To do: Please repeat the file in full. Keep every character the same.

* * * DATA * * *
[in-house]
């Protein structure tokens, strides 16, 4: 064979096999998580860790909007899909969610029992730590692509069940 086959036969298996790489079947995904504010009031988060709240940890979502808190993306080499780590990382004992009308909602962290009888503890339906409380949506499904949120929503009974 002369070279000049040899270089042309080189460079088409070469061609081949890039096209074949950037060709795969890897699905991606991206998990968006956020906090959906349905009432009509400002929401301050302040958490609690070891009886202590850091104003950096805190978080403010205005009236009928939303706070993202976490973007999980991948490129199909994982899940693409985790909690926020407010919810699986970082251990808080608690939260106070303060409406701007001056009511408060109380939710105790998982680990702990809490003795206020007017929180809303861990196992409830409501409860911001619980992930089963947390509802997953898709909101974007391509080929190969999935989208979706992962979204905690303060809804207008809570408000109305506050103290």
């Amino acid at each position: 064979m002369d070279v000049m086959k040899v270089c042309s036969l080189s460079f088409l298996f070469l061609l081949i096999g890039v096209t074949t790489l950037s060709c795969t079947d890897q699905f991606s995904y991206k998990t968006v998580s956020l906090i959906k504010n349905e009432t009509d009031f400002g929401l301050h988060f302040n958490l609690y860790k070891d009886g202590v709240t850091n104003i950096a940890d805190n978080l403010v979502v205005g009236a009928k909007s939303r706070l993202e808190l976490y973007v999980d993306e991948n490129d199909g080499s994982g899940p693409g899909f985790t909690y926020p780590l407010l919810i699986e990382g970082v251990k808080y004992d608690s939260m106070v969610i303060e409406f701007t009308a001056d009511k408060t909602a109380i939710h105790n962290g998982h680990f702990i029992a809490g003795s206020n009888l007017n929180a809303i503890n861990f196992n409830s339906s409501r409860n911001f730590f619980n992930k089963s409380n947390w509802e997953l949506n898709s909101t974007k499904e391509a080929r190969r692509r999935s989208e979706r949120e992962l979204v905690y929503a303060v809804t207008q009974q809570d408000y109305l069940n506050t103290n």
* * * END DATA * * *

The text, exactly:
[in-house]
């Protein structure tokens, strides 16, 4: 064979096999998580860790909007899909969610029992730590692509069940 086959036969298996790489079947995904504010009031988060709240940890979502808190993306080499780590990382004992009308909602962290009888503890339906409380949506499904949120929503009974 002369070279000049040899270089042309080189460079088409070469061609081949890039096209074949950037060709795969890897699905991606991206998990968006956020906090959906349905009432009509400002929401301050302040958490609690070891009886202590850091104003950096805190978080403010205005009236009928939303706070993202976490973007999980991948490129199909994982899940693409985790909690926020407010919810699986970082251990808080608690939260106070303060409406701007001056009511408060109380939710105790998982680990702990809490003795206020007017929180809303861990196992409830409501409860911001619980992930089963947390509802997953898709909101974007391509080929190969999935989208979706992962979204905690303060809804207008809570408000109305506050103290």
């Amino acid at each position: 064979m002369d070279v000049m086959k040899v270089c042309s036969l080189s460079f088409l298996f070469l061609l081949i096999g890039v096209t074949t790489l950037s060709c795969t079947d890897q699905f991606s995904y991206k998990t968006v998580s956020l906090i959906k504010n349905e009432t009509d009031f400002g929401l301050h988060f302040n958490l609690y860790k070891d009886g202590v709240t850091n104003i950096a940890d805190n978080l403010v979502v205005g009236a009928k909007s939303r706070l993202e808190l976490y973007v999980d993306e991948n490129d199909g080499s994982g899940p693409g899909f985790t909690y926020p780590l407010l919810i699986e990382g970082v251990k808080y004992d608690s939260m106070v969610i303060e409406f701007t009308a001056d009511k408060t909602a109380i939710h105790n962290g998982h680990f702990i029992a809490g003795s206020n009888l007017n929180a809303i503890n861990f196992n409830s339906s409501r409860n911001f730590f619980n992930k089963s409380n947390w509802e997953l949506n898709s909101t974007k499904e391509a080929r190969r692509r999935s989208e979706r949120e992962l979204v905690y929503a303060v809804t207008q009974q809570d408000y109305l069940n506050t103290n």